When it comes to professional club soccer, the English Premier League is at the pinnacle of depth and competitiveness, with top-flight clubs on par with any other team in the world, and mid-table teams that would rival the best clubs in Europe’s other major leagues.
And yet despite this parity in high-quality soccer, over the course of the first 21 Premier League seasons, Manchester United was crowned champion 13 times, and finished no lower than third in any campaign.
The league’s 22nd season, however, marked a seismic change for the Red Devils, as legendary manager Sir Alex Ferguson retired, handing the reins to young David Moyes, formerly of Everton. Despite his anointment as “The Chosen One,” Moyes led the pre-eminent alpha dogs to a seventh-place finish, never threatening for an all-important top-four Champions League berth. This sudden shift in fortunes saw Moyes replaced with accomplished Dutch national team manager Louis Van Gaal.
Van Gaal’s celebrated player management and tactics were on full display this summer, as he led the Netherlands on an entertaining run at the World Cup in Brazil, finishing in third place. The Dutchman used flexible formations in order to get the most out of an imbalanced squad, and if not for Brazil’s shocking meltdown against Germany, the Oranje’s opening-round demolition of reigning world champion Spain would have been the best victory of the tournament.
Optimism once again reigned among the Manchester United faithful, and an undefeated preseason with a largely unchanged squad had many believing that Moyes truly was the sole cause of last term’s six-place drop.
But these illusions were shed on Aug. 16, as an ignominious opening day 2-1 defeat was followed by another listless performance on Aug. 24 — a 1-1 draw with perennial relegation candidates Sunderland.
It appears increasingly likely that a departure other than Ferguson’s has had a massive impact on the team’s fortunes — Chief Executive David Gill resigned along with Sir Alex in 2013, passing his duties to accounting whiz Ed Woodward.
One of the first signings under Woodward — disappointing midfielder Marouane Fellaini — epitomized the mismanagement of the team’s 2013 season, as the club inexplicably paid above the asking price for Fellaini after hesitating to act in the final weeks of the summer transfer market.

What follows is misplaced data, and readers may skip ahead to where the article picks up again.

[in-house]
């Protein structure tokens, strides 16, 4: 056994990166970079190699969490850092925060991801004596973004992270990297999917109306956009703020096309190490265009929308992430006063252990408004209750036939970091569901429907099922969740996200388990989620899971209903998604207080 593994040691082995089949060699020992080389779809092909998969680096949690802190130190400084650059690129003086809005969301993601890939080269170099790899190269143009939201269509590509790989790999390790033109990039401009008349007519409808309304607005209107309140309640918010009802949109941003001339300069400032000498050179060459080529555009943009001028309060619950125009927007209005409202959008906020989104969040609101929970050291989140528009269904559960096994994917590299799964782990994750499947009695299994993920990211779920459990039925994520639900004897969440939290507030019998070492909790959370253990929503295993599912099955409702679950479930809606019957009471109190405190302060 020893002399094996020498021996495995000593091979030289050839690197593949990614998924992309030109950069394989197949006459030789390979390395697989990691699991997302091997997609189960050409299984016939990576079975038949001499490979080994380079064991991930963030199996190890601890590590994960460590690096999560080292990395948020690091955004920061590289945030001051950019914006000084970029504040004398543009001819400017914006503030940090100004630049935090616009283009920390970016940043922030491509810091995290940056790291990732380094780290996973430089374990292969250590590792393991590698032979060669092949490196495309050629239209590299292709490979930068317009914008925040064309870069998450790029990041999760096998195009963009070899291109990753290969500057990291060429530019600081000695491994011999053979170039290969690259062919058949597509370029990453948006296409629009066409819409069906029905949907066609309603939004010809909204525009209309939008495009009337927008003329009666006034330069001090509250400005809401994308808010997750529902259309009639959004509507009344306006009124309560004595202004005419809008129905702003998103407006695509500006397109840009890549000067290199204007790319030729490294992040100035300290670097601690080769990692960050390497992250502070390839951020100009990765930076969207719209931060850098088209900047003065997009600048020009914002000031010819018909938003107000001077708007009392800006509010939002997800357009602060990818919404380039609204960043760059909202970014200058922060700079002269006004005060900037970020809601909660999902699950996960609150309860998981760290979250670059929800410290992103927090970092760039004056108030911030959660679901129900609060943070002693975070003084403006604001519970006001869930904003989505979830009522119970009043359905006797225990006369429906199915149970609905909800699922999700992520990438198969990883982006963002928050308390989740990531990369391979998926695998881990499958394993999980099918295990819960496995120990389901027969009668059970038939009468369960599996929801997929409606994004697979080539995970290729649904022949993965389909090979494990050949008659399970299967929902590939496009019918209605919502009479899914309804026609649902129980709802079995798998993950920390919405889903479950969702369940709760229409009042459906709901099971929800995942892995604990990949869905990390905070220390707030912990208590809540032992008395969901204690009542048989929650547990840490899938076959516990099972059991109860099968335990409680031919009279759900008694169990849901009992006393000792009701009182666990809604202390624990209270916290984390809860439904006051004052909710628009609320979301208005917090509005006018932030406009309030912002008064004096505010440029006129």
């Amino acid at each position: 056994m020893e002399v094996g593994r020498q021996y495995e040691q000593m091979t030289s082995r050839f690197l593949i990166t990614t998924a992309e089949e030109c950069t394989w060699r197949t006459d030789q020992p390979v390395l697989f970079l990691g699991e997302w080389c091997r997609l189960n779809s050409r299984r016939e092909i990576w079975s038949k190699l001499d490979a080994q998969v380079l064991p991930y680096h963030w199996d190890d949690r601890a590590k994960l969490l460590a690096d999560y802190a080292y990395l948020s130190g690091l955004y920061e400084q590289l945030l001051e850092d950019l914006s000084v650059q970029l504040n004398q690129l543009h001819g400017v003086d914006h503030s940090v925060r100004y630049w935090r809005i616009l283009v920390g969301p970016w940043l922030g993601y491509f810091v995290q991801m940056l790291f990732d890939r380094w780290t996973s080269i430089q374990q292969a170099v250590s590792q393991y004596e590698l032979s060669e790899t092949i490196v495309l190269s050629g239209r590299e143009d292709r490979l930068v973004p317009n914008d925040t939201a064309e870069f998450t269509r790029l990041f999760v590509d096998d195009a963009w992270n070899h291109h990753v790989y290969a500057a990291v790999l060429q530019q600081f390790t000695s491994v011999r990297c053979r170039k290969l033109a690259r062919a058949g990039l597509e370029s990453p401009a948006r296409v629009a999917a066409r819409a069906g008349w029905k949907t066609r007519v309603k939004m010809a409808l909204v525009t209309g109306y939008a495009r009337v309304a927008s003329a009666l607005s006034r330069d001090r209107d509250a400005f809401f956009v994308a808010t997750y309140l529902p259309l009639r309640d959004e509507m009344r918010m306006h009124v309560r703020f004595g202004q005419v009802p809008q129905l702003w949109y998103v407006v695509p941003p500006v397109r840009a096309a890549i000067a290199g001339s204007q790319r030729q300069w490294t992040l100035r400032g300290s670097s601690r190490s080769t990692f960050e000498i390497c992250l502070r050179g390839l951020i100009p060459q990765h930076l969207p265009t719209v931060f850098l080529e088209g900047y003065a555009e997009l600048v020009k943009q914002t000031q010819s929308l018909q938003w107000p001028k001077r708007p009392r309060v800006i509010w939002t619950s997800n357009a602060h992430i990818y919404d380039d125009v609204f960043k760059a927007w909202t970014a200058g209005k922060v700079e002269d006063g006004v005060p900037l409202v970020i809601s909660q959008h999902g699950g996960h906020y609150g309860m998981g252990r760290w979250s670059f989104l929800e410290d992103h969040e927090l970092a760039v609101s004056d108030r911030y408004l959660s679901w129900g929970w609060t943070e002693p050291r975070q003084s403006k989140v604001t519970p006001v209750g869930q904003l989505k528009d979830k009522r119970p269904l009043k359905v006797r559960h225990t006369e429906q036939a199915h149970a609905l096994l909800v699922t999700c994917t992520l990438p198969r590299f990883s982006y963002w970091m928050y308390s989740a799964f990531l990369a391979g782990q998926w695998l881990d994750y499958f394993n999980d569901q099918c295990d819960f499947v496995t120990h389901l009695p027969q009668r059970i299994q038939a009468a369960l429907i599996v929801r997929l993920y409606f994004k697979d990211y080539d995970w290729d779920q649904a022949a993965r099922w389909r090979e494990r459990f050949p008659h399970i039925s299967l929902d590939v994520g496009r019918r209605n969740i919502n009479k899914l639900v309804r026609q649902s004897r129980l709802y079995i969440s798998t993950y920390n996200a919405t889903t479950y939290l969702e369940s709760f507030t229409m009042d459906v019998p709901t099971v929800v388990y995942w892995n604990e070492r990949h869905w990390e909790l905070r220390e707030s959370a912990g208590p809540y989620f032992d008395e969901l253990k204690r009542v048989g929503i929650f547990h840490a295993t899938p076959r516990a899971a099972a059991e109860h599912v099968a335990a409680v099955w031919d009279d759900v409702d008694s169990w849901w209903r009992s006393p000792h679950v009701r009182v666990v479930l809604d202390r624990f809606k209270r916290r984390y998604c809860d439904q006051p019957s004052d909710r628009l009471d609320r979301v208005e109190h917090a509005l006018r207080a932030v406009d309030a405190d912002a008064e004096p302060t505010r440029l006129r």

This summer’s transfer pursuits have been similarly catastrophic, as Woodward has shown himself to be out of his depth when it comes to evaluating talent. However, Woodward’s commercial wizardry was on display as he orchestrated the biggest jersey sponsorship deal in professional history, bringing in $1.3 billion to the club over the next decade with corporate sponsors Adidas and Chevrolet.
But United can take no solace in this economic comfort, as they still lack performance results. Premier League rivals Chelsea and Liverpool all strengthened their squads and covered their weaknesses. The Blues brought in Spanish stars Diego Costa and Cesc Fabregas to retool their offense, while the Reds reinvested their windfall from the inevitable departure of Luis Suarez in the attacking talent of Mario Balotelli and in defensive depth they will need for Europe-wide competitions. Similarly, 2013 champions Manchester City kept their nucleus intact while trimming their bloated budget, and fellow top-four finishers Arsenal brought in star winger Alexis Sanchez from Barcelona. Meanwhile, Manchester United has brought in the fewest number of players of any team in the league, and none of vital importance.
Woodward’s unwillingness to over-spend after initial mistakes has left Van Gaal fuming and the team in desperation as the signing window shrinks. The club has been linked with a number of big-money deals, but excluding Real Madrid star winger Angel Di Maria,the signings simply haven’t materialized.
This isn’t the Oakland Athletics, operating on a shoestring budget. This is Manchester United: one of the most valuable sports club in the entire world. For the giants of the sport, brute force is more effective than efficient bargaining; if the team is in a position of need, overspending on the best player available will do the team better than getting the right price on a mid-tier starter. Even an extra 10 million pounds, the gap between star centerback Borussia Dortmund’s Mats Hummels and any of Man U’s depleted current backline, is a drop in the ocean and a worthwhile investment.
Pressure from Van Gaal, as well as the poor start to the campaign may force Woodward to abandon caution and put the considerable money at his disposal in his manager’s hands. Di Maria, who has been inexplicably deemed surplus to requirements by Real Madrid, will reportedly come to Manchester for a club-record 56 million pounds. Several more signings are rumored to follow.
Even if the reports are true, Woodward’s caution has already cost the club dearly; all of their rivals have had the players they wanted in the fold for a month, leaving United to rush to fill crucial weaknesses. Missing the Champions League just once has already damaged the club’s presence in emerging markets and its attractiveness to elite players; a second successive failure could set the club back far more seriously.
Darius Majd is a senior in the College. The Sporting Life appears every Tuesday.